In front of our villa in Croatia - packing up and heading to the next destination.
4. Be Aware of Vignettes & Toll Roads
Some countries require you to purchase a vignette (a sticker for your windshield) and some countries have toll roads. Research the country requirements before you travel so you know what to expect and can be prepared. On our recent road trip through Switzerland, Italy, Slovenia and Croatia we experienced both. In Slovenia for example, we knew they operated with vignettes so as soon as we crossed the border we stopped at the first gas station we came to in order to purchase one. It cost less than 10 Euros and was good for 7 days. Other countries that require vignettes are Austria, Bulgaria, Czech Republic, Hungary, Romania, Slovakia, and Switzerland. Toll roads exist in a number of countries in Europe and take the place of the vignette and depending on how much you use them and how far you travel, can cost you quite a bit more. While we were traveling in Croatia, we mostly used the toll roads when driving a long distance. These highways are well-built and great for getting someplace fast. Since we traveled from the north end of the country to the south end and back we definitely benefited from these modern and nicely constructed road-ways, but we paid for it also. In a week’s time we spent nearly 60 Euros on tolls. Thankfully, all toll booths that we encountered accepted credit cards.
Parked in front of our Bed & Breakfast in Appenzell, Switzerland.
5. Know the Laws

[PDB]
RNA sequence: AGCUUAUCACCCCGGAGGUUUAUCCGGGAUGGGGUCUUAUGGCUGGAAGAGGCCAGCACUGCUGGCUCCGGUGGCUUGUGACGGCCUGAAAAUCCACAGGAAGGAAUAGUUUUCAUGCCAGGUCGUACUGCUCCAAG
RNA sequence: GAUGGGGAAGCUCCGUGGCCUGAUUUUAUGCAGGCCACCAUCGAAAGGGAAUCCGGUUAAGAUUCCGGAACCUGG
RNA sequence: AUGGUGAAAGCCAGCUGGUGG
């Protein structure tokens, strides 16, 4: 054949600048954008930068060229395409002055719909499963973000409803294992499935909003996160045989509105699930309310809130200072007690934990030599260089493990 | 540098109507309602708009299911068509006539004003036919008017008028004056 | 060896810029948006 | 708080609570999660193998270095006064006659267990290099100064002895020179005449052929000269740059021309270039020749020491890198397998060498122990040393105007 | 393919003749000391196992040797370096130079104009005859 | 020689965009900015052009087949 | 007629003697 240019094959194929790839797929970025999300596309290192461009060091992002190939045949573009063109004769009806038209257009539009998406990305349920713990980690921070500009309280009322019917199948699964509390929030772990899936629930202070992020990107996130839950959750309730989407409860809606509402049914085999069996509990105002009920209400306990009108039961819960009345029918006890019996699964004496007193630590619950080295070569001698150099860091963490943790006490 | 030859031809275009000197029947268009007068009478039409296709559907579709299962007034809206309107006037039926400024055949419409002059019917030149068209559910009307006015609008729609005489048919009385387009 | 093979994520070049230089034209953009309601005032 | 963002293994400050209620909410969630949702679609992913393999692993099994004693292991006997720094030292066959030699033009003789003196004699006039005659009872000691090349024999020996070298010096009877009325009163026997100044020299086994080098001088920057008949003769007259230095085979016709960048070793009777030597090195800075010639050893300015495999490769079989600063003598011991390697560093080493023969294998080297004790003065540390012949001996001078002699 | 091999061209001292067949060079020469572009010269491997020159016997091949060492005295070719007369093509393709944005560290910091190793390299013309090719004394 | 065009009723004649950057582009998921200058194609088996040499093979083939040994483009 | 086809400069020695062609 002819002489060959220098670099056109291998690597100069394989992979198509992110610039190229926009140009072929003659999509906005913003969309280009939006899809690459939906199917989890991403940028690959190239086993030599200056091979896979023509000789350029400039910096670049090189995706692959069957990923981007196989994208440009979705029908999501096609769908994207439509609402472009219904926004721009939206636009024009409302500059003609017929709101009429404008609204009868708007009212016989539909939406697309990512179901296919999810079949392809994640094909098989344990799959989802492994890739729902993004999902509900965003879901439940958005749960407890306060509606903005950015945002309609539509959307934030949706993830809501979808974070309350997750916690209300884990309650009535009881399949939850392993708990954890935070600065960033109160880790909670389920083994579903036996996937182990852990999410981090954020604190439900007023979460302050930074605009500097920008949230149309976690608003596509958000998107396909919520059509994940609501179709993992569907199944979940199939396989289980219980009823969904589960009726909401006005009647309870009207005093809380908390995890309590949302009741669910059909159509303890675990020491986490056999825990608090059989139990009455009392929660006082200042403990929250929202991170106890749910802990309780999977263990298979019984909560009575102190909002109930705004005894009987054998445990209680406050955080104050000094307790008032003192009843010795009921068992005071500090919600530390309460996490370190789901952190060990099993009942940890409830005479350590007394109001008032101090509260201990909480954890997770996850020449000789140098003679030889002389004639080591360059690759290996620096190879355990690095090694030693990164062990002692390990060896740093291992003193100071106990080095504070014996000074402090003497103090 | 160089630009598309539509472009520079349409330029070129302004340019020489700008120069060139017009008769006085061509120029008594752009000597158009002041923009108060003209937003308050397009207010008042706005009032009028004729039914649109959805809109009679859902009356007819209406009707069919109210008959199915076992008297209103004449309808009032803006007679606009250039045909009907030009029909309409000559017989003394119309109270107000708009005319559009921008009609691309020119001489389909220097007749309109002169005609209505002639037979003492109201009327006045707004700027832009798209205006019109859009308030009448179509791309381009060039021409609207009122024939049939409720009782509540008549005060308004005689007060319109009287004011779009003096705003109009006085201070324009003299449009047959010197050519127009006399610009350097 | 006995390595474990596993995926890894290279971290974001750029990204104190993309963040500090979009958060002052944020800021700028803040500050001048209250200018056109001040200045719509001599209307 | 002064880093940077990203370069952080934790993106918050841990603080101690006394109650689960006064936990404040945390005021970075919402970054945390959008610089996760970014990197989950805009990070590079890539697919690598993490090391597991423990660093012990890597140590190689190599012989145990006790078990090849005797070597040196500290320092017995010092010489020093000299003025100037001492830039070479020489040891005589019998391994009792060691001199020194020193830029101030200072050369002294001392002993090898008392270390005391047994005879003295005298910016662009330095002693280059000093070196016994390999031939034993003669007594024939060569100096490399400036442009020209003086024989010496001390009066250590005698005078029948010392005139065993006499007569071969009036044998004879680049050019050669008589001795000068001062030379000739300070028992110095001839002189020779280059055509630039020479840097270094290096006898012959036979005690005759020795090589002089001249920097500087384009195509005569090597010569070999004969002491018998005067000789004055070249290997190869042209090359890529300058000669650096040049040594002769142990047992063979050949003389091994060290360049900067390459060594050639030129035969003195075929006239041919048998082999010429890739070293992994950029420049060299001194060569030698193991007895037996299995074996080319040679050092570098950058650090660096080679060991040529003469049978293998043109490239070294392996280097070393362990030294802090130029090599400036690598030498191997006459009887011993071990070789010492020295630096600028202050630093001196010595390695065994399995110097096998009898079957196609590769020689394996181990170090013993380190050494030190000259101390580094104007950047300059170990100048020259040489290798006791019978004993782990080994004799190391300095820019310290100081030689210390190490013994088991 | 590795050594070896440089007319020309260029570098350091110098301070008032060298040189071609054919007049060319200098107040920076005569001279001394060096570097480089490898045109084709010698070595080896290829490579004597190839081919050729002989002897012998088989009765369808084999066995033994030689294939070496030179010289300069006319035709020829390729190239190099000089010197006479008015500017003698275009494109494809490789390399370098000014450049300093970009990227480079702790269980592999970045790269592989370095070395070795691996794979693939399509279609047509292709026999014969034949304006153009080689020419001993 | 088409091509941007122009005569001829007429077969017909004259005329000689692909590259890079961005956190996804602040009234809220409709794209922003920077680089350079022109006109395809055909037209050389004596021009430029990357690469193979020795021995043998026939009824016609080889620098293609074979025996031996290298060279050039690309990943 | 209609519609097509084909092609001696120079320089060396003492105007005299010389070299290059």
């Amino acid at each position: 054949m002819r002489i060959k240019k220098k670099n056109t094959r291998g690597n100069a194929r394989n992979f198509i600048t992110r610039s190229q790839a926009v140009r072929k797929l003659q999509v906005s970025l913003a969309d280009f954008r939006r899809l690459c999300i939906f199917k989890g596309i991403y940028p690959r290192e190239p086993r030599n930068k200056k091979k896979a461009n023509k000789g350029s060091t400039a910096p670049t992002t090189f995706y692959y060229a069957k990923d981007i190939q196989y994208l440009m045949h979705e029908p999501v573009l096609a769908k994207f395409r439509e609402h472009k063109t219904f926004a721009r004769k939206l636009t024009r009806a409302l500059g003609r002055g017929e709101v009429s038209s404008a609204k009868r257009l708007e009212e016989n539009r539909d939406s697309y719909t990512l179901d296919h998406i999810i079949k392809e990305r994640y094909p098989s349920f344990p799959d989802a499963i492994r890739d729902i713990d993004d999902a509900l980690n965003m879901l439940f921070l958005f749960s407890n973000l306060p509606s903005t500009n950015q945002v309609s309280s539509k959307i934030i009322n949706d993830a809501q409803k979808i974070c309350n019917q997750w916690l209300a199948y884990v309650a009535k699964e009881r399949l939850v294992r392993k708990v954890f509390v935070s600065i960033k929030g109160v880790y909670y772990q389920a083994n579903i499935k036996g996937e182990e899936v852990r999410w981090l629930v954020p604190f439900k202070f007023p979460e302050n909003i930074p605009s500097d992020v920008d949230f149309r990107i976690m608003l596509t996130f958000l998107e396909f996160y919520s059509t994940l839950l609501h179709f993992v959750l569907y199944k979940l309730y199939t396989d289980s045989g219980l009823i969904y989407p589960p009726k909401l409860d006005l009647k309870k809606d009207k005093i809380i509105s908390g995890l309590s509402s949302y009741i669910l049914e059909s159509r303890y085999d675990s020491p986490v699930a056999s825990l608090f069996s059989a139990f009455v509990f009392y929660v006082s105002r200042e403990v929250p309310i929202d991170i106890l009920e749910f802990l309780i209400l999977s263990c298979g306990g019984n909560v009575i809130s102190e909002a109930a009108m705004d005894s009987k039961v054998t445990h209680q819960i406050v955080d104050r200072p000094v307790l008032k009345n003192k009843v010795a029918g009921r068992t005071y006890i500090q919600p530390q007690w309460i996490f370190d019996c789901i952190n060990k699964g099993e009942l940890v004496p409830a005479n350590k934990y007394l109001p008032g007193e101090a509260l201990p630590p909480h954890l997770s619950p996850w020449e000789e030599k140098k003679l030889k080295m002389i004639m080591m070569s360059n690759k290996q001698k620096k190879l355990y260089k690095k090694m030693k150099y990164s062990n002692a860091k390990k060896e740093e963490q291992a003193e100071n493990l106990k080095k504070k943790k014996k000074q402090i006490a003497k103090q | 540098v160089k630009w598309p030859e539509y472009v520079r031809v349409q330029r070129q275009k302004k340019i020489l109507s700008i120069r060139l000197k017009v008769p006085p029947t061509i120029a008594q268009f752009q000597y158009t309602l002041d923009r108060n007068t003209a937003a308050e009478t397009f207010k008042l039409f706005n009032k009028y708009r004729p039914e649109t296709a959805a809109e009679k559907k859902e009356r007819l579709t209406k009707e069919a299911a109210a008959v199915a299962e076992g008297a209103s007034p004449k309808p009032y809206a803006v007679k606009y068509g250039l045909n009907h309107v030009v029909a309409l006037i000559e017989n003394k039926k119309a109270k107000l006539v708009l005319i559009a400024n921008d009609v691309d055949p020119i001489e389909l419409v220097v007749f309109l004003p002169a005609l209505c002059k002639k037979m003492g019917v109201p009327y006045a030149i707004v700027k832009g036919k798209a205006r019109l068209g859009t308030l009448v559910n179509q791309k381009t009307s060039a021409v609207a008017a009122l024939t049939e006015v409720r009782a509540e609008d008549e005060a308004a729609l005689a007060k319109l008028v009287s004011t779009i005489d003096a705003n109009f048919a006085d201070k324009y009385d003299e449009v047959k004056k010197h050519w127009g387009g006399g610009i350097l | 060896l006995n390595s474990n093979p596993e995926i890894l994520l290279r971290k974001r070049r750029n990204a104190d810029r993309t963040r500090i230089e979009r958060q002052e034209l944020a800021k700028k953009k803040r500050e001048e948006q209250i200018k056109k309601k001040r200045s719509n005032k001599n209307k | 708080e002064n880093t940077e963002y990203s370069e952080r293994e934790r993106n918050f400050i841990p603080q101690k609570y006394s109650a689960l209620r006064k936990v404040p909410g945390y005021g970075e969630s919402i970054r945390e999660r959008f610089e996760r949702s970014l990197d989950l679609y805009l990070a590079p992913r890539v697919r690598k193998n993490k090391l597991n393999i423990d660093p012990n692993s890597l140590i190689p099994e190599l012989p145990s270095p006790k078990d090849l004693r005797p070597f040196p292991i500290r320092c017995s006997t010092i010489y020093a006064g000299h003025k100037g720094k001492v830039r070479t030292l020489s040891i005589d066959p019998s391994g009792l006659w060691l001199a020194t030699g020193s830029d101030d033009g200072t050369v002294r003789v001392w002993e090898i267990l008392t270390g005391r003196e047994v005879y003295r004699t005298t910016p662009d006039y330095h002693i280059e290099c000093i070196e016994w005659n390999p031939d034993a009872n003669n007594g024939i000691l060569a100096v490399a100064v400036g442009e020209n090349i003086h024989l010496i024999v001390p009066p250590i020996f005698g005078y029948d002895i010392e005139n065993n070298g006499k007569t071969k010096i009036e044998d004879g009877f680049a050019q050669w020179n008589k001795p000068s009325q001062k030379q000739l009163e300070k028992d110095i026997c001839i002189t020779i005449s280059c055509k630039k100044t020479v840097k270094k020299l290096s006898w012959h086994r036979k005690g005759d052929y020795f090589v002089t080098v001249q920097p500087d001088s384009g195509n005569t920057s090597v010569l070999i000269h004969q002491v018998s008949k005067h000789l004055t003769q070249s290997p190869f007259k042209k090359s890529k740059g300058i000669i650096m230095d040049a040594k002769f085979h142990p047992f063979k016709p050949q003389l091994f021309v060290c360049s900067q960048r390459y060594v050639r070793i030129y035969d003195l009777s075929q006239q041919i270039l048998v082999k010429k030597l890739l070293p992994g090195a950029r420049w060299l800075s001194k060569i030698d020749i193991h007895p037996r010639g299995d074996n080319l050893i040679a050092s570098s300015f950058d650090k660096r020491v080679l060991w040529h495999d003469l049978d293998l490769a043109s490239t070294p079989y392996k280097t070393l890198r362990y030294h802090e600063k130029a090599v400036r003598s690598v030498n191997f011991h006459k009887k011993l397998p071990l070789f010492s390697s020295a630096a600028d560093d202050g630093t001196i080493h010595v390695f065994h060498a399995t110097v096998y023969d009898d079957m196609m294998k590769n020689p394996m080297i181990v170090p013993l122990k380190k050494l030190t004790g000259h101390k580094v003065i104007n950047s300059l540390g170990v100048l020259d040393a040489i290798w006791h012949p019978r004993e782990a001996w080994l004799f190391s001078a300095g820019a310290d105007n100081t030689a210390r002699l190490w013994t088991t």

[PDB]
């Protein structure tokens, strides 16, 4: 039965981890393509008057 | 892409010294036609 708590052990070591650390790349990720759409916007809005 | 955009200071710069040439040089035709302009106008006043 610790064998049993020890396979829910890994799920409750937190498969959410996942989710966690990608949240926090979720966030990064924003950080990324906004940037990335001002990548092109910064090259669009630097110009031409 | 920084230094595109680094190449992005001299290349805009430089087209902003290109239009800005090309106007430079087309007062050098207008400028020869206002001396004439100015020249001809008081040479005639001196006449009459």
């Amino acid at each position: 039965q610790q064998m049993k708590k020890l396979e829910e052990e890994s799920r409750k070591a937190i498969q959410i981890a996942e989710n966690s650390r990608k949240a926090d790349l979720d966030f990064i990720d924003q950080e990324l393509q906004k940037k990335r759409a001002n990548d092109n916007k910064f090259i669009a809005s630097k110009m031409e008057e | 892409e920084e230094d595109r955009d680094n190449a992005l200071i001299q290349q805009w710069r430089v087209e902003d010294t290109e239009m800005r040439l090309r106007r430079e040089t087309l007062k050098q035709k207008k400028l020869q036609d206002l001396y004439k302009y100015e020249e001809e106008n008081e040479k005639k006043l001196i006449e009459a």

Driving in Europe is very much like driving at home (except in the United Kingdom and Ireland of course – but also doable and a lovely experience). So if you’re feeling nervous about driving in Europe, let me put your mind at ease. You’ll feel VERY comfortable out in the country on small village roads, but even near the larger cities, the on ramps, exits and freeway interchanges feel very much like they do at home. But to be best prepared, know the laws of the land. Make sure you pay attention to speed limits and one-way roads. Know how to navigate a traffic circle or round-a-bout. Should you run out of gas or get a flat tire, know about the requirements of wearing a yellow vest and setting out flairs. Ask questions when you pick up your car so you know what you need to know.
Even taking our car on the ferries in Croatia in order to visit islands was easy!
Random Tip: Okay this may be completely random, but it’s happened to us a couple of times and I know of a number of people who have shared the same experience. With most car rentals in Europe, you’re likely to be driving a manual car and you probably haven’t driven one since your teen years, right? For some reason, how to get the car in reverse has been a problem more than once for us (same family, different people). It turns out, most European cars require for you to pull up on the shift in order to get it over into reverse. I don’t know if this makes sense, but if you can’t get your cute little Euro car in reverse, I guarantee it has something to do with this. Ha ha, we’ve had a few laughs over this one and even saw teams on the Amazing Race experience the same thing. It’s a Europe thing!
Did I leave anything out? If you've driven in Europe what tips can you add?